Mendel's law Men·del's law (měn'dlz)
One of two principles of heredity first formulated by Gregor Mendel, founded on his experiments with pea plants and stating that the members of a pair of homologous chromosomes segregate during meiosis and are distributed to different gametes. Also called law of segregation.
The second of these two principles, stating that each member of a pair of homologous chromosomes segregates during meiosis independently of the members of other pairs, so that alleles carried on different chromosomes are distributed randomly to the gametes. Also called law of independent assortment.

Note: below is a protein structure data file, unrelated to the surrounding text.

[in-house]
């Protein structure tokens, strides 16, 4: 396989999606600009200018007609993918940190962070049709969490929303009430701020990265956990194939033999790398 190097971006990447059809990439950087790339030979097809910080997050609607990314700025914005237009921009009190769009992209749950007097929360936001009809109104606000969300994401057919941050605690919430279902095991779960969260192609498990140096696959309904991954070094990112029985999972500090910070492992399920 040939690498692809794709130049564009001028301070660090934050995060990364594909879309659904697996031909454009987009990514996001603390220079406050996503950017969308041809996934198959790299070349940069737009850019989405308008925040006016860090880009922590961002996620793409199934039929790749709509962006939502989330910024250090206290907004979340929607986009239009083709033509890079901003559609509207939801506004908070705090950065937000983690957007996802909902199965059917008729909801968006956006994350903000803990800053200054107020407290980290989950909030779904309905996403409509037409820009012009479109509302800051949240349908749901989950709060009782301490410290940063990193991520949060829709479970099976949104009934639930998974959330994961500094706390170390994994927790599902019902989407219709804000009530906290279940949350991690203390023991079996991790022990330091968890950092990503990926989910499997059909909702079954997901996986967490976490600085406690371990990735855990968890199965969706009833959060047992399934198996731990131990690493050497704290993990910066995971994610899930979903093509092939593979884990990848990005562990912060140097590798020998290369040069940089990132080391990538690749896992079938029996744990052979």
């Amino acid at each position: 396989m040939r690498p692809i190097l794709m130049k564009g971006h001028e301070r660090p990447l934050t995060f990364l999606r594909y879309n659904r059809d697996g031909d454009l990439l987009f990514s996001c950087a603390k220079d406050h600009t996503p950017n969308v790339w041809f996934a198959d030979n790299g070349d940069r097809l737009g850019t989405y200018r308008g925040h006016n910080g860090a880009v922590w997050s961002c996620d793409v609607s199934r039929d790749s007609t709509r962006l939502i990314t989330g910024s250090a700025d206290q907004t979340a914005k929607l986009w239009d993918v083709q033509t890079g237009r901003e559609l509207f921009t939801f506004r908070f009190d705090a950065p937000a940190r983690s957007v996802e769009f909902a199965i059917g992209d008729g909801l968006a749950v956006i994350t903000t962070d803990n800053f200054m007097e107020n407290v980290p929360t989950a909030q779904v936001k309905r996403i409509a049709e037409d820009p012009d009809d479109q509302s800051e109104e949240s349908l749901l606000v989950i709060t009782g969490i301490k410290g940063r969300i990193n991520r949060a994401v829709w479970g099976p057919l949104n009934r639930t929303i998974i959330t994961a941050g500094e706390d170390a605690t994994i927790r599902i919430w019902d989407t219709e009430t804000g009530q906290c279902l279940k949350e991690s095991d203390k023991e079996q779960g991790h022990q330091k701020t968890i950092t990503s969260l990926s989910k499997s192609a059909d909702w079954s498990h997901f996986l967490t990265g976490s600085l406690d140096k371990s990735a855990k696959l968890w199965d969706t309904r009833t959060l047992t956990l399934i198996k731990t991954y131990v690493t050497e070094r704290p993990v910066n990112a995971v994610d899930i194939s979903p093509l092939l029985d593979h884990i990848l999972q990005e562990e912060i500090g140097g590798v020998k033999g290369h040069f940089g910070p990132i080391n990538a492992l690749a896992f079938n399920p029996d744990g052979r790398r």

Any of the principles first proposed by Gregor Mendel to describe the inheritance of traits passed from one generation to the next. ◇ Mendel's first law (also called the law of segregation) states that during the formation of reproductive cells (gametes), pairs of hereditary factors (genes) for a specific trait separate so that offspring receive one factor from each parent. ◇ Mendel's second law (also called the law of independent assortment) states that chance determines which factor for a particular trait is inherited. ◇ Mendel's third law (also called the law of dominance) states that one of the factors for a pair of inherited traits will be dominant and the other recessive, unless both factors are recessive. See more at inheritance.